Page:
Political Parties, Election Observers Speak Out On Biometric Voter Verification Machines

The political parties whose candidates are contesting for various positions in the forthcoming elections and the elections observers have expressed mixed reactions over the Biometric Voter Verification (BVV) machines unveiled by the Electoral Commission to identify and verify voters on polling day.

The Electoral Commission officials led by Chairman Justice Simon Byabakama on Saturday unveiled the BVV machines to the media and representatives of candidates at a demonstration event held at Hotel Africana in Kampala.

The BVV machines, Byabakama said will help to curb elections fraud such as multiple voting.

“In order to improve accuracy, security, efficiency and credibility in the delivery of electoral services, the Electoral Commission has embarked on deliberate actions to integrate technology in its operations and systems. Accordingly, in preparation for the general elections, 2021, the Electoral Commission has acquired Biometric Voter Verification (BVV) machines which will be used to identify voters who present themselves at polling stations on polling day,” said Byabakama.

He added that the BVV system is aimed at improving management and conduct of elections through authentication of voter identity and uses fingerprints to match the voter details which will help the presiding officer to confirm the identity of the voter as being the one in the voters’ register of that particular polling station.

The BVV machines will enable the Commission to ensure that only registered persons vote and that such voters do not vote more than once for the same election.

However, the representative of the Alliance for National Transformation (ANT) Dan Mugarura criticized the Electoral Commission for unveiling the machines a few days to polling day.

He said the Commission should have brought the machines earlier so that agents are trained how the system works.


“Technology is okay, technology is the way to go. But we need time to get used to the new technologies to understand how they operate, how they may fail to operate and what to do in case there is failure,” he said.

“This technology should have been unveiled to us a month or two before so that we also get time to ascertain to our people, to our agents; to our voters country-over that this machine’s intention is positive, is to help identify voters quickly so that it helps the primary document which is the voters’ register,” Mugarura added.

The ruling National Resistance Movement (NRM) party’s head of communication, Emmanuel Dombo said the BVV system will deliver “qualitative improvement” in the way elections are conducted.

“It is the NRM Government which provided money to ensure that technology is improved. So, this qualitative improvement is because of NRM Adminstration and the concept of improving the quality of elections which was the basis for President Museveni to go to the bush to fight bad elections. So, when this happens to improve the process, we definitely support it and highly recommend it.”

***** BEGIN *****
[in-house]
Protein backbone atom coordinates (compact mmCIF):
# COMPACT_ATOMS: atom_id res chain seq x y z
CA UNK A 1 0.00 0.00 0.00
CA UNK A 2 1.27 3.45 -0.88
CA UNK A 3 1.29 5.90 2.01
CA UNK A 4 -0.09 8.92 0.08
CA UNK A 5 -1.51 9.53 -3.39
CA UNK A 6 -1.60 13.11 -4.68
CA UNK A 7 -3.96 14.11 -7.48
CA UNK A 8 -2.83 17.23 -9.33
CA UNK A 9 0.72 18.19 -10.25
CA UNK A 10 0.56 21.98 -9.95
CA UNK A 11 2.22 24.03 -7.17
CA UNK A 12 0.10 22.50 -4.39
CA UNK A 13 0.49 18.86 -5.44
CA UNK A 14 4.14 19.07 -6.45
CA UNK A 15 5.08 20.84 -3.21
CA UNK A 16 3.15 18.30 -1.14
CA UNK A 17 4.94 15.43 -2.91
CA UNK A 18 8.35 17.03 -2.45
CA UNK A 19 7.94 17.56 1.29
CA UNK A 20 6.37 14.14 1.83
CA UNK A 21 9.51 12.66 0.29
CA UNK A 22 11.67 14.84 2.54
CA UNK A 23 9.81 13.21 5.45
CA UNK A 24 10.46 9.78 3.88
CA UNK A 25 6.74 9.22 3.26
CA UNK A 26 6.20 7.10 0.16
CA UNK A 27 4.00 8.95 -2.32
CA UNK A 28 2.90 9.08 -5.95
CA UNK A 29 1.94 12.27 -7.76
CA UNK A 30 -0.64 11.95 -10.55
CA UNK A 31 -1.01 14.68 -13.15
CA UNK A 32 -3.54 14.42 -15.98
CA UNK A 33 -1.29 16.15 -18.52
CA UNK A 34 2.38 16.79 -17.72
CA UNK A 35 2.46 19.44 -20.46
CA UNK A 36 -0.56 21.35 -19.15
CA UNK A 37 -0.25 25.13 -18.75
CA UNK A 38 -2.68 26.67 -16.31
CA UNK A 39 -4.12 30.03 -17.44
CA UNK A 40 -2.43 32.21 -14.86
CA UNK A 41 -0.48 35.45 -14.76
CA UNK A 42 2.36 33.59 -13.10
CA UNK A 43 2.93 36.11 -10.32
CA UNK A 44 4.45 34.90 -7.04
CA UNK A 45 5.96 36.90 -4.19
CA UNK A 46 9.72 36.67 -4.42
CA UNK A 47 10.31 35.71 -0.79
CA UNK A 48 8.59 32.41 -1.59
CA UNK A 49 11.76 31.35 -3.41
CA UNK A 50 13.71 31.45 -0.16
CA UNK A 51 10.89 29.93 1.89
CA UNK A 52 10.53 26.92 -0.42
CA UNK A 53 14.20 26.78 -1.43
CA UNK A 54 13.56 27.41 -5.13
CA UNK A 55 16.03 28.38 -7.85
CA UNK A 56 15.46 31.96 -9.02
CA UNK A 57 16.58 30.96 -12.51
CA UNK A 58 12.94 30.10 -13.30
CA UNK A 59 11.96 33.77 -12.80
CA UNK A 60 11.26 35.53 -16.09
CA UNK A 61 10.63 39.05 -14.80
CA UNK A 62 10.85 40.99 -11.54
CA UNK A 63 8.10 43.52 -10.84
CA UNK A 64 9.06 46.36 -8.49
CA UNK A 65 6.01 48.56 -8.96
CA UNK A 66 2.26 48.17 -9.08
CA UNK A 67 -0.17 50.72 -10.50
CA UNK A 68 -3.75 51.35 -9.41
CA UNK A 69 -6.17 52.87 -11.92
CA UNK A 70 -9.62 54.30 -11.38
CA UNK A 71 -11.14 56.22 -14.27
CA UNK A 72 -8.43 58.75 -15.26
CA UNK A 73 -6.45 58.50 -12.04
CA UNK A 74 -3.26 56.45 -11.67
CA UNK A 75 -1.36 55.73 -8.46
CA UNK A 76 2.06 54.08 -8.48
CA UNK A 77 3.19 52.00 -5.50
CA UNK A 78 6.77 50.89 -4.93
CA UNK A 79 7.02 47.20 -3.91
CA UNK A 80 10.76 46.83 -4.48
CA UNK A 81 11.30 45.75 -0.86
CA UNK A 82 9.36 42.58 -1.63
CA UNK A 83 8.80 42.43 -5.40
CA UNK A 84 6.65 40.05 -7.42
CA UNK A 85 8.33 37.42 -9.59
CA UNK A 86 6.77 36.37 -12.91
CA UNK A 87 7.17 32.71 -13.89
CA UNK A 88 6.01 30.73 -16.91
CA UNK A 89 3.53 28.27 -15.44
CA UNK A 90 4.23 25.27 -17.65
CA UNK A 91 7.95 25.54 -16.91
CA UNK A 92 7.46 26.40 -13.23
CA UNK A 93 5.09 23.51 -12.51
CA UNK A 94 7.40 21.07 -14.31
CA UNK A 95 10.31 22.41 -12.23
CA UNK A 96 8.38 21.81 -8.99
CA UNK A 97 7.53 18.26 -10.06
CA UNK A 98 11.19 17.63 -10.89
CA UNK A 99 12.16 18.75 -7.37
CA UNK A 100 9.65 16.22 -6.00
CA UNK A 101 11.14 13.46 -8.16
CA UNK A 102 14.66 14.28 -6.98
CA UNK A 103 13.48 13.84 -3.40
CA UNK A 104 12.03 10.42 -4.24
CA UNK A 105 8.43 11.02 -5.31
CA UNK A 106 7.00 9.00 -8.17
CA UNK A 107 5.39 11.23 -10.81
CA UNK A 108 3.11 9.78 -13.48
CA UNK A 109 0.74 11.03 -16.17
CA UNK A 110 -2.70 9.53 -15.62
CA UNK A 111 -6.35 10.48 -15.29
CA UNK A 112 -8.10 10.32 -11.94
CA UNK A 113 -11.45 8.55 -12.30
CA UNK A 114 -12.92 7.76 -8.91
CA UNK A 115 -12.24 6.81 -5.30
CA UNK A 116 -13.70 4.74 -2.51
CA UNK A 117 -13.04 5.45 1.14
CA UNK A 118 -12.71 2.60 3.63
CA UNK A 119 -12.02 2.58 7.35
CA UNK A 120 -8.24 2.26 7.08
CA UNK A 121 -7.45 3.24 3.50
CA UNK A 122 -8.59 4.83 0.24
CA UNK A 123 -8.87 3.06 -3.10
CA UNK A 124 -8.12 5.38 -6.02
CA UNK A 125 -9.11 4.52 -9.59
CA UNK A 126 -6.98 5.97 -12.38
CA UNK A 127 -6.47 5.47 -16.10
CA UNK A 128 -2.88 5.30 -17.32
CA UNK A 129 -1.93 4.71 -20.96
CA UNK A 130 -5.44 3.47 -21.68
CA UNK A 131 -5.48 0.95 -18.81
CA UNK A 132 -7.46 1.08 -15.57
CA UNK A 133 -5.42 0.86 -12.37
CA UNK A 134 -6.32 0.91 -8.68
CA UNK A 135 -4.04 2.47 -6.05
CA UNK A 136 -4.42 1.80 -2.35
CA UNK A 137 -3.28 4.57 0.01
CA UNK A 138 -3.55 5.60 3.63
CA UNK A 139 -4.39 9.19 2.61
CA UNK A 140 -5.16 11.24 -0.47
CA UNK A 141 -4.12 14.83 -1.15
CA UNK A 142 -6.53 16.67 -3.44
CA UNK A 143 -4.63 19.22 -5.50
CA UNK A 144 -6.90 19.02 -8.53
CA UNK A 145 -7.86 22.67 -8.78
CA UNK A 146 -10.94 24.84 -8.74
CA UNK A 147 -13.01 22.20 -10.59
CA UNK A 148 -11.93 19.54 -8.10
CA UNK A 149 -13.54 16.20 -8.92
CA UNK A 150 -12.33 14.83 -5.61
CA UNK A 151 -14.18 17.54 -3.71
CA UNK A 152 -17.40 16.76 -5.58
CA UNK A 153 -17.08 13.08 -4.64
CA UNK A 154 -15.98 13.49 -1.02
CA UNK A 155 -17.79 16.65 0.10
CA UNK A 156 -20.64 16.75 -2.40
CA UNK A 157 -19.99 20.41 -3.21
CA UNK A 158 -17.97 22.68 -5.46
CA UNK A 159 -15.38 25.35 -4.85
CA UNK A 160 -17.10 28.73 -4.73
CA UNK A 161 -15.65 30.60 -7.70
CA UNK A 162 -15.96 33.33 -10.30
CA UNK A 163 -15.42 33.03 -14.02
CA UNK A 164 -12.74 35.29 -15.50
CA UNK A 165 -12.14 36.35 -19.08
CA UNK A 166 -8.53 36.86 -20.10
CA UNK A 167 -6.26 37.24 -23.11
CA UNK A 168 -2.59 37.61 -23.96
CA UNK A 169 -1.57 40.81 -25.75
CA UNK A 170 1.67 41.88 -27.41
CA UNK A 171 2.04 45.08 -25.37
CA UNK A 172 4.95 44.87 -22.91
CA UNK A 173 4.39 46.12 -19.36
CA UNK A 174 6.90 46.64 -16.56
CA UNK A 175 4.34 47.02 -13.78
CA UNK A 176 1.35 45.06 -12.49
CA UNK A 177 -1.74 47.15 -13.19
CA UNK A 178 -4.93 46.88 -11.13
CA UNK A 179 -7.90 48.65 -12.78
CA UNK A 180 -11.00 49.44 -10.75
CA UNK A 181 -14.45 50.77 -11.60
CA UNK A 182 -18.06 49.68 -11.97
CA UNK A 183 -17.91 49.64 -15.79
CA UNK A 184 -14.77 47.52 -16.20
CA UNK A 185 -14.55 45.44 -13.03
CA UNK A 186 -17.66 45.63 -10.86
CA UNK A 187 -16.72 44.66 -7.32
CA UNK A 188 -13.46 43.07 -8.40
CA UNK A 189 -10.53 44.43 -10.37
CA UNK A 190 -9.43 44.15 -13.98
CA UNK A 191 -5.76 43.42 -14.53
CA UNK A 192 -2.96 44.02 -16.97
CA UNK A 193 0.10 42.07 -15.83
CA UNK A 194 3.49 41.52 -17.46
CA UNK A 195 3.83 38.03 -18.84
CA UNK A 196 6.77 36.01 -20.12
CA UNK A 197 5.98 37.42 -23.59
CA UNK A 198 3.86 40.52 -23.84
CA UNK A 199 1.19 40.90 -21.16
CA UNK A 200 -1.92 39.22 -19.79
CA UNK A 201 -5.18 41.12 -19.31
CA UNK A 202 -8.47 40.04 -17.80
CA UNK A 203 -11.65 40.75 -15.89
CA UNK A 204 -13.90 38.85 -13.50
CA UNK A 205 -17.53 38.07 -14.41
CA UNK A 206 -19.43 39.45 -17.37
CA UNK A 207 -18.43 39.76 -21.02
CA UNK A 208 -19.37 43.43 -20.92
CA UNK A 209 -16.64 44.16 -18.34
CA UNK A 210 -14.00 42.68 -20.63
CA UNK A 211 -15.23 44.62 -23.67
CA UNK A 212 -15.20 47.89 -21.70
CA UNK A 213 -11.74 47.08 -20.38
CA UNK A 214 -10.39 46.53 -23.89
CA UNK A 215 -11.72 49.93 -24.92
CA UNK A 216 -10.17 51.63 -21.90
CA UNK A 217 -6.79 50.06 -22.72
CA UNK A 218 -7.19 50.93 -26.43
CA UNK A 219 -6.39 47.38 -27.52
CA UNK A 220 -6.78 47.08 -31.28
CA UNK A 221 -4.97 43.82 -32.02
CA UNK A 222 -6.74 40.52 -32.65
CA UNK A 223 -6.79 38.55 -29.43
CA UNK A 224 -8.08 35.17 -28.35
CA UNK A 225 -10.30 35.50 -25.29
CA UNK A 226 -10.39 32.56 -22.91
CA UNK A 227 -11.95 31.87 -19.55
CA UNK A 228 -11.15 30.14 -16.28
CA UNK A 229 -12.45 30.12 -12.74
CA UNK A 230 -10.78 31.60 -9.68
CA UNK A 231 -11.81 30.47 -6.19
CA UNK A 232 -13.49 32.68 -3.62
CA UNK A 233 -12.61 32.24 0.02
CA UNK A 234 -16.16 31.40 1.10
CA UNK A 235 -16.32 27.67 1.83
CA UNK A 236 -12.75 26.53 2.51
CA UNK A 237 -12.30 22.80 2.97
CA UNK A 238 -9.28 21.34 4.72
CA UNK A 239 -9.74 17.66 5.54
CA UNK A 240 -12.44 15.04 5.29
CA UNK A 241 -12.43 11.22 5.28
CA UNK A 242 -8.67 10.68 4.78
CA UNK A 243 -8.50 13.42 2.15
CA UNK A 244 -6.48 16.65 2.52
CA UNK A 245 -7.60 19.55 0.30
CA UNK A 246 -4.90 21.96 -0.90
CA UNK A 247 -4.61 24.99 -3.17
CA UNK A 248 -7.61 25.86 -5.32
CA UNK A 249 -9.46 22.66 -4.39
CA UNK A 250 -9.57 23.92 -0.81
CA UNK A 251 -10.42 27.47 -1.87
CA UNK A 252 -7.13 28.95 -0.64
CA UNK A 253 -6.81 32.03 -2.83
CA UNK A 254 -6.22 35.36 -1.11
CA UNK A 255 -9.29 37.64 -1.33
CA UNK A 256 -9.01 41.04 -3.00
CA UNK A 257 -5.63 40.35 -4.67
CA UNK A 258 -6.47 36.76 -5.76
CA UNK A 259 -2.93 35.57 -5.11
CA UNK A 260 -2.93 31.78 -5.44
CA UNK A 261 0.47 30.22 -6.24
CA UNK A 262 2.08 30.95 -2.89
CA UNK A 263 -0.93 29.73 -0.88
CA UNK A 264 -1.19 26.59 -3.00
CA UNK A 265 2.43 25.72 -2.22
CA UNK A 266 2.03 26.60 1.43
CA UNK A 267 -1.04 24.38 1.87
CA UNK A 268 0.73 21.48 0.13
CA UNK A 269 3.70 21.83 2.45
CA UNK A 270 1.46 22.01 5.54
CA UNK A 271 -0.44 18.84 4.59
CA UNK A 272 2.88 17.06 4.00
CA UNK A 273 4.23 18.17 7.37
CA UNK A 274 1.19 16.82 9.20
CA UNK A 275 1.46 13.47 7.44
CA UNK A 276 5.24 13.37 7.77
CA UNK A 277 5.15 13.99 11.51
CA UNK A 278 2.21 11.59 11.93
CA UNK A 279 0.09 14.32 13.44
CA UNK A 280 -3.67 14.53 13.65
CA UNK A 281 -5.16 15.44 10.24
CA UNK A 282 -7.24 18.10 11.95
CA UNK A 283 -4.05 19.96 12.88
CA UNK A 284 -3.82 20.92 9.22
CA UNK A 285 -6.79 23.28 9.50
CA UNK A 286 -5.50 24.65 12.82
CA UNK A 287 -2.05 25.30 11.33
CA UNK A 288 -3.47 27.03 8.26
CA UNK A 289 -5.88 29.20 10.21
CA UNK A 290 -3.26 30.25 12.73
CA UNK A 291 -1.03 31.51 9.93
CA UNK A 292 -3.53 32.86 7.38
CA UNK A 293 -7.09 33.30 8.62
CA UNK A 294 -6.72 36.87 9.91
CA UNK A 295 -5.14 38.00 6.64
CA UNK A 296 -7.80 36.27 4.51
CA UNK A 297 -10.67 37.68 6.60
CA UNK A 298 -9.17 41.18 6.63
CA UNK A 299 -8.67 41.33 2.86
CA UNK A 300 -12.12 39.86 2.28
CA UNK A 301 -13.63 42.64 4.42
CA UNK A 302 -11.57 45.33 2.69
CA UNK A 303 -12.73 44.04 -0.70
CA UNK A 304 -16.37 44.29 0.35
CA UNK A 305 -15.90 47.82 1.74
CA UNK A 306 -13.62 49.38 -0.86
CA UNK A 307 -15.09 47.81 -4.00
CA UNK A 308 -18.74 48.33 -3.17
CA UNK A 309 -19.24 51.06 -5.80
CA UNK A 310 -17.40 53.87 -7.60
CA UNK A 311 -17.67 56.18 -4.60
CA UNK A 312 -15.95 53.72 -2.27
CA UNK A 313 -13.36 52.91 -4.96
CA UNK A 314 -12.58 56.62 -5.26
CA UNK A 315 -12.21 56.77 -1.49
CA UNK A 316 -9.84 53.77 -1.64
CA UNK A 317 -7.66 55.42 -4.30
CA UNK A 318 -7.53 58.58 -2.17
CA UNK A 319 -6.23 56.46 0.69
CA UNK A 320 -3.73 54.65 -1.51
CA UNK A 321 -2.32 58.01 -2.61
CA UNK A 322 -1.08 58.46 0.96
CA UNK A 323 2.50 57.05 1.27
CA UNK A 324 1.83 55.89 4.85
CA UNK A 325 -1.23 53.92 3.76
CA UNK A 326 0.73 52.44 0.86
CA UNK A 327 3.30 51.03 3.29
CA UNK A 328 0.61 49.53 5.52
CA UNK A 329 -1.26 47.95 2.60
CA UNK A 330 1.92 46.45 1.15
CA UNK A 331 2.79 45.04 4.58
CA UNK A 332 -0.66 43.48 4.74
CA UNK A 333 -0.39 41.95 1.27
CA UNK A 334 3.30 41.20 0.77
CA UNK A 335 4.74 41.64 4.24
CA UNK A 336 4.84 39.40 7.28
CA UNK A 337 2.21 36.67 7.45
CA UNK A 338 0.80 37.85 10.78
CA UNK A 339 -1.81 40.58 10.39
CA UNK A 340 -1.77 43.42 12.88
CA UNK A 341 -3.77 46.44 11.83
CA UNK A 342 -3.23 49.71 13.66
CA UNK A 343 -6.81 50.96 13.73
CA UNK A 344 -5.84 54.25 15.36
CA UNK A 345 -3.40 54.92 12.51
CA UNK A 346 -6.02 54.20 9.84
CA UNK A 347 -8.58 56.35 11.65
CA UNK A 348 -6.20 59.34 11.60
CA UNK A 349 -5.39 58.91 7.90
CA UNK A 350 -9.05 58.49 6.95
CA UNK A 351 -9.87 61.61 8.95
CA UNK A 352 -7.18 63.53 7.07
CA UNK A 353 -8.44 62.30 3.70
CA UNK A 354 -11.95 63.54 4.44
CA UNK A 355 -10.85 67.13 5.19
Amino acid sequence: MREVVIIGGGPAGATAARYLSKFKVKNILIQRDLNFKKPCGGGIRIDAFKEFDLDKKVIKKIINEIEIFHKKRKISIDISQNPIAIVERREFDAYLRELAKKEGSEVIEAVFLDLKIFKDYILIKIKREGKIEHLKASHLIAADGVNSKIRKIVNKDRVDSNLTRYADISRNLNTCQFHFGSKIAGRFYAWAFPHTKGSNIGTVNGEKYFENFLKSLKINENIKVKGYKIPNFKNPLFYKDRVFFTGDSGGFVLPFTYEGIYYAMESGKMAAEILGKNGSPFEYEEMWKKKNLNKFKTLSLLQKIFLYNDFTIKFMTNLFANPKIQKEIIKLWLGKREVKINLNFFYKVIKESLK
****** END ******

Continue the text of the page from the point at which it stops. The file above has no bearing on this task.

Asked to comment about other players’ concerns such as Dennis Wabwire, a representative of independent presidential candidate Joseph Kabuleta who expressed dissatisfaction with the BVV system, Dombo said some candidates may use the machines as an excuse to their “loss.”

“For them that is their right and I cannot prevent anybody from having his or her opinion. Others may be saying that to lay ground to justify their loss. That they have lost because technology has been bad. Others may be saying so out of ignorance about how the machines work. But we shall test the machines at the time of elections to see whether they work or they don’t. I don’t want to be unfair to criticize anybody before the machines have been put to practice,” Dombo said.

Senior election observer Crispin Kaheru urged the Electoral Commission to move away from BVV machines and apply facial recognition technology.

In the future, Kaheru said the Electoral Commission should make an investment in facial recognition technology so that when voters get to their respective polling stations, their faces are used as their identity, adding that the world is moving very fast.

“The world has moved beyond the Biometric technology for identification purposes. It is moving towards facial recognition technology and I would urge the Electoral Commission to start exploring possibilities of integrating facial recognition technology for purposes of identifying voters at polling stations,” he said.

Kaheru expressed concern that BVV machines could be time inefficient as it happened in the 2016 general election.

This, he added will result into long queues at polling stations that could facilitate further spread of COVID-19 pandemic.

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